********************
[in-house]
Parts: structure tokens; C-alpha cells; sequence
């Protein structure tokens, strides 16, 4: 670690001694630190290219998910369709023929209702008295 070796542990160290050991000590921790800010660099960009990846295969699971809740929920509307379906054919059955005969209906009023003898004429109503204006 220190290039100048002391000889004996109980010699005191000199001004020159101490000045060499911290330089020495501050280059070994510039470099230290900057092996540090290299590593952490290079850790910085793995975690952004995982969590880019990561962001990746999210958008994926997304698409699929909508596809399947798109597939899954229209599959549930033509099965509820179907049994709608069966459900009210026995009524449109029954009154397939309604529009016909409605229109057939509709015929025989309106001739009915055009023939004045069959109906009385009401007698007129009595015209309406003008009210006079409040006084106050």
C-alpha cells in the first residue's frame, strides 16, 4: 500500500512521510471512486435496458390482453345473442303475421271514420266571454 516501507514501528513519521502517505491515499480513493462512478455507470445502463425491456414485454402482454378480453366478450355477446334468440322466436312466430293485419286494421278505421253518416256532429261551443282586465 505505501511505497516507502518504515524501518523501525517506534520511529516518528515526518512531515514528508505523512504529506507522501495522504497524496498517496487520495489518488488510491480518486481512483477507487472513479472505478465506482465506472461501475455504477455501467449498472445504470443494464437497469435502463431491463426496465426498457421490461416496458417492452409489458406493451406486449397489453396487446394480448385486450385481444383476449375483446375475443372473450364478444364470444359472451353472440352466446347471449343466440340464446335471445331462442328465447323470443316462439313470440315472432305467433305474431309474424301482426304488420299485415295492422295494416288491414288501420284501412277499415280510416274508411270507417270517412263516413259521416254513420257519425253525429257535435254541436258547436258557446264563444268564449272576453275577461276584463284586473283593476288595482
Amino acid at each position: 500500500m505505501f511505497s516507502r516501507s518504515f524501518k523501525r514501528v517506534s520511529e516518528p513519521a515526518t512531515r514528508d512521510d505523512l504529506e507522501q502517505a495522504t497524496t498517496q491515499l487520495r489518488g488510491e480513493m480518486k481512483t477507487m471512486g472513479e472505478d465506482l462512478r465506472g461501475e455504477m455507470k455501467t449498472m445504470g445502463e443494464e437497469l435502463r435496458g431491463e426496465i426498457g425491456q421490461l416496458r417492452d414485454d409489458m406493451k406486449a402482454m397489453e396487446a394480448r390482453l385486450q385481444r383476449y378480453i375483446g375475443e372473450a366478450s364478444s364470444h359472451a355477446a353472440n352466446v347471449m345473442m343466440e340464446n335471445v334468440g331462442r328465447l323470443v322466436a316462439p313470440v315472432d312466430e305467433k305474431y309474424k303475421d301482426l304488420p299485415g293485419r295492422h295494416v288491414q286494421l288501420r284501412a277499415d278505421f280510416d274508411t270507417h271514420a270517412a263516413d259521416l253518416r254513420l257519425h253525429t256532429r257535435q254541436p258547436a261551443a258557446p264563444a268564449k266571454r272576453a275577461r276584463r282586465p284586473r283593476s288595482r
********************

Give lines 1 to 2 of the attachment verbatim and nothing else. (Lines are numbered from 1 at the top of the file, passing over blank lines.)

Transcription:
[in-house]
Parts: structure tokens; C-alpha cells; sequence